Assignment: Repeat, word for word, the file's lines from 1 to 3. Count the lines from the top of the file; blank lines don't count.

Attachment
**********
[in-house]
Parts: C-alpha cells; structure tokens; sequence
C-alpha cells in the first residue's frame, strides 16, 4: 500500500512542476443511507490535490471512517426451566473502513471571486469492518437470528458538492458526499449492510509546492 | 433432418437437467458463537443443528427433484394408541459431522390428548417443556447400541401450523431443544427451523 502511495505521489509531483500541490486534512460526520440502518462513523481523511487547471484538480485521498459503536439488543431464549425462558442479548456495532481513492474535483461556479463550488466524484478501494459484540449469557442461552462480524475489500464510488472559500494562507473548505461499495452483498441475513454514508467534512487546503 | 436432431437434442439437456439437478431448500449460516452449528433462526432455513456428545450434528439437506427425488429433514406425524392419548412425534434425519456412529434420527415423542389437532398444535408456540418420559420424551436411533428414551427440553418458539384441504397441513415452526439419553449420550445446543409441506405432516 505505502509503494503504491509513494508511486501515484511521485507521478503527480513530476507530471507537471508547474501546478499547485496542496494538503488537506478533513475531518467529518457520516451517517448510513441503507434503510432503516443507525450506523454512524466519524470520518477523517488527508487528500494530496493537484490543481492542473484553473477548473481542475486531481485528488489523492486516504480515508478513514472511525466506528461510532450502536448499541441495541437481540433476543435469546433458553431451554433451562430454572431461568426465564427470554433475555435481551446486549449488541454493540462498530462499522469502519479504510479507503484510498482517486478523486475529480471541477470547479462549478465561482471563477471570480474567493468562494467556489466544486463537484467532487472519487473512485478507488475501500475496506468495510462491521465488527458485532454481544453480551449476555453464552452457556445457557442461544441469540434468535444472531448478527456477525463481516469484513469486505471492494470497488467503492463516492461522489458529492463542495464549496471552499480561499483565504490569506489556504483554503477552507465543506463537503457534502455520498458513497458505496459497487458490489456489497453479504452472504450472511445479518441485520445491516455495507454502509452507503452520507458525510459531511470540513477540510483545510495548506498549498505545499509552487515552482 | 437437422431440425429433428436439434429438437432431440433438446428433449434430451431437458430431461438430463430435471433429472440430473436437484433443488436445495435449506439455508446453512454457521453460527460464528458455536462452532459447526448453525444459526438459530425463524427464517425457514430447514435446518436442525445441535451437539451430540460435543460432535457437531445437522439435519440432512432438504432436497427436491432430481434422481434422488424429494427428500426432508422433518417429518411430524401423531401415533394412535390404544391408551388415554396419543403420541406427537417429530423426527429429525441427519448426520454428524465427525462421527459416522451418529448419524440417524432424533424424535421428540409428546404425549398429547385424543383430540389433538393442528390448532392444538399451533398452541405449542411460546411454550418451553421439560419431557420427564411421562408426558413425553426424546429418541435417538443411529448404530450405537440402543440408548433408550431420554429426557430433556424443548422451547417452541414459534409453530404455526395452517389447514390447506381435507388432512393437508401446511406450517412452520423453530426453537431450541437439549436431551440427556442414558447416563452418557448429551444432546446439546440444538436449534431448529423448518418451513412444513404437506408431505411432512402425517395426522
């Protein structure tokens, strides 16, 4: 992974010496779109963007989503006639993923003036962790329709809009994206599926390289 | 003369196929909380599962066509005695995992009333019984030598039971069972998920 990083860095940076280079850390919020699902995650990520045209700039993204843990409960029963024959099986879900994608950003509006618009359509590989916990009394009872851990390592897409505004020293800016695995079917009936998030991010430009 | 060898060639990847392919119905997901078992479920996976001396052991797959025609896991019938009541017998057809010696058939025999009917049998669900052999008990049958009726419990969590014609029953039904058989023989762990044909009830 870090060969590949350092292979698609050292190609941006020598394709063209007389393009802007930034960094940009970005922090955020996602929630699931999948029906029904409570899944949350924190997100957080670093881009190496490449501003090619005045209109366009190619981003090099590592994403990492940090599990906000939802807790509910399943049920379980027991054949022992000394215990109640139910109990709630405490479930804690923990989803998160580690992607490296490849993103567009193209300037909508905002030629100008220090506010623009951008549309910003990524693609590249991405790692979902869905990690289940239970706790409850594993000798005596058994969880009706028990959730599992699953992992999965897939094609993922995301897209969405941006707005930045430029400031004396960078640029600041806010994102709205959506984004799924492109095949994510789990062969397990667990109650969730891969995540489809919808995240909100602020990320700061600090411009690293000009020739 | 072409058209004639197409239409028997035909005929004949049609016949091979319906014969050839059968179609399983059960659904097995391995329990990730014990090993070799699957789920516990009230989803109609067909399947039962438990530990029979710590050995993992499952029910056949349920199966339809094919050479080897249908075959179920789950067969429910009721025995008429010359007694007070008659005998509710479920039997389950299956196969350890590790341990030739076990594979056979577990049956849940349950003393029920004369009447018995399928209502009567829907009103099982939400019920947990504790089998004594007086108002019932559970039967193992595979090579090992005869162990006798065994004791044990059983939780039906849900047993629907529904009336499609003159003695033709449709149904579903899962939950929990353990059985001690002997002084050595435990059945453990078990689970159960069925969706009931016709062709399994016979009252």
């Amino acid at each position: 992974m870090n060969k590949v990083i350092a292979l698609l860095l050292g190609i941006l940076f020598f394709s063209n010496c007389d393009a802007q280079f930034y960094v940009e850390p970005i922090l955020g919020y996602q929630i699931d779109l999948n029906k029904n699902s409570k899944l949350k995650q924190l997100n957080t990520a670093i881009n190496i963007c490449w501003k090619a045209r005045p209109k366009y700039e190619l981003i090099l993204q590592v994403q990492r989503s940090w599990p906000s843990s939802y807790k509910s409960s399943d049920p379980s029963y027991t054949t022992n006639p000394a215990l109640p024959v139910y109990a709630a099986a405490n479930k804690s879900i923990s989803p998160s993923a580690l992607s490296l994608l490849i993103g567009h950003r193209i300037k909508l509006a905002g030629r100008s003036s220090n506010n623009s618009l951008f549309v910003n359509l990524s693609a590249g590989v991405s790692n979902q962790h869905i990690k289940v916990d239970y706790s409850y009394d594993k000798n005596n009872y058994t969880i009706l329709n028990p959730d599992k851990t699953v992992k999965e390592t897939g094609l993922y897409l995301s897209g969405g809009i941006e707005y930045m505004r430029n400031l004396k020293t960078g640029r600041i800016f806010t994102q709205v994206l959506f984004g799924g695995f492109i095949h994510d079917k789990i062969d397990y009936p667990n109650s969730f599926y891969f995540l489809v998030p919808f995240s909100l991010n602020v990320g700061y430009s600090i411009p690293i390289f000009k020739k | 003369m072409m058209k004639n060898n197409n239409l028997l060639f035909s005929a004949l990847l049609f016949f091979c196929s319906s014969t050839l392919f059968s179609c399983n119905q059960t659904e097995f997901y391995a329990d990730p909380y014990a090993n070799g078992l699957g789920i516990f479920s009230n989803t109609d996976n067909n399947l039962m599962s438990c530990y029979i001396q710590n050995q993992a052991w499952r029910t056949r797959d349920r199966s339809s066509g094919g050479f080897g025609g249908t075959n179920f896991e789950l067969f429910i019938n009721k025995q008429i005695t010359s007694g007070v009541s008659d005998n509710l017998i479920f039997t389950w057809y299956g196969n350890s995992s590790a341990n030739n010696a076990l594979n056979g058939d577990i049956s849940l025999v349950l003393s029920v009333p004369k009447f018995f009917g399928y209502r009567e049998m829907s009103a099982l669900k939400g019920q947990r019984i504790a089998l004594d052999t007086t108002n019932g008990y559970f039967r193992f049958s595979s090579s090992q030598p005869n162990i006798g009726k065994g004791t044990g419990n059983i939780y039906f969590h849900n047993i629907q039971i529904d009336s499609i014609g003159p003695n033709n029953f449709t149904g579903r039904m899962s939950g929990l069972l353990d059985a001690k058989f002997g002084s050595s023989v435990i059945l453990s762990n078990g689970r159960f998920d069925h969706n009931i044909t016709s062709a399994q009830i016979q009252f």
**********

[in-house]
Parts: C-alpha cells; structure tokens; sequence
C-alpha cells in the first residue's frame, strides 16, 4: 500500500512542476443511507490535490471512517426451566473502513471571486469492518437470528458538492458526499449492510509546492 | 433432418437437467458463537443443528427433484394408541459431522390428548417443556447400541401450523431443544427451523 502511495505521489509531483500541490486534512460526520440502518462513523481523511487547471484538480485521498459503536439488543431464549425462558442479548456495532481513492474535483461556479463550488466524484478501494459484540449469557442461552462480524475489500464510488472559500494562507473548505461499495452483498441475513454514508467534512487546503 | 436432431437434442439437456439437478431448500449460516452449528433462526432455513456428545450434528439437506427425488429433514406425524392419548412425534434425519456412529434420527415423542389437532398444535408456540418420559420424551436411533428414551427440553418458539384441504397441513415452526439419553449420550445446543409441506405432516 505505502509503494503504491509513494508511486501515484511521485507521478503527480513530476507530471507537471508547474501546478499547485496542496494538503488537506478533513475531518467529518457520516451517517448510513441503507434503510432503516443507525450506523454512524466519524470520518477523517488527508487528500494530496493537484490543481492542473484553473477548473481542475486531481485528488489523492486516504480515508478513514472511525466506528461510532450502536448499541441495541437481540433476543435469546433458553431451554433451562430454572431461568426465564427470554433475555435481551446486549449488541454493540462498530462499522469502519479504510479507503484510498482517486478523486475529480471541477470547479462549478465561482471563477471570480474567493468562494467556489466544486463537484467532487472519487473512485478507488475501500475496506468495510462491521465488527458485532454481544453480551449476555453464552452457556445457557442461544441469540434468535444472531448478527456477525463481516469484513469486505471492494470497488467503492463516492461522489458529492463542495464549496471552499480561499483565504490569506489556504483554503477552507465543506463537503457534502455520498458513497458505496459497487458490489456489497453479504452472504450472511445479518441485520445491516455495507454502509452507503452520507458525510459531511470540513477540510483545510495548506498549498505545499509552487515552482 | 437437422431440425429433428436439434429438437432431440433438446428433449434430451431437458430431461438430463430435471433429472440430473436437484433443488436445495435449506439455508446453512454457521453460527460464528458455536462452532459447526448453525444459526438459530425463524427464517425457514430447514435446518436442525445441535451437539451430540460435543460432535457437531445437522439435519440432512432438504432436497427436491432430481434422481434422488424429494427428500426432508422433518417429518411430524401423531401415533394412535390404544391408551388415554396419543403420541406427537417429530423426527429429525441427519448426520454428524465427525462421527459416522451418529448419524440417524432424533424424535421428540409428546404425549398429547385424543383430540389433538393442528390448532392444538399451533398452541405449542411460546411454550418451553421439560419431557420427564411421562408426558413425553426424546429418541435417538443411529448404530450405537440402543440408548433408550431420554429426557430433556424443548422451547417452541414459534409453530404455526395452517389447514390447506381435507388432512393437508401446511406450517412452520423453530426453537431450541437439549436431551440427556442414558447416563452418557448429551444432546446439546440444538436449534431448529423448518418451513412444513404437506408431505411432512402425517395426522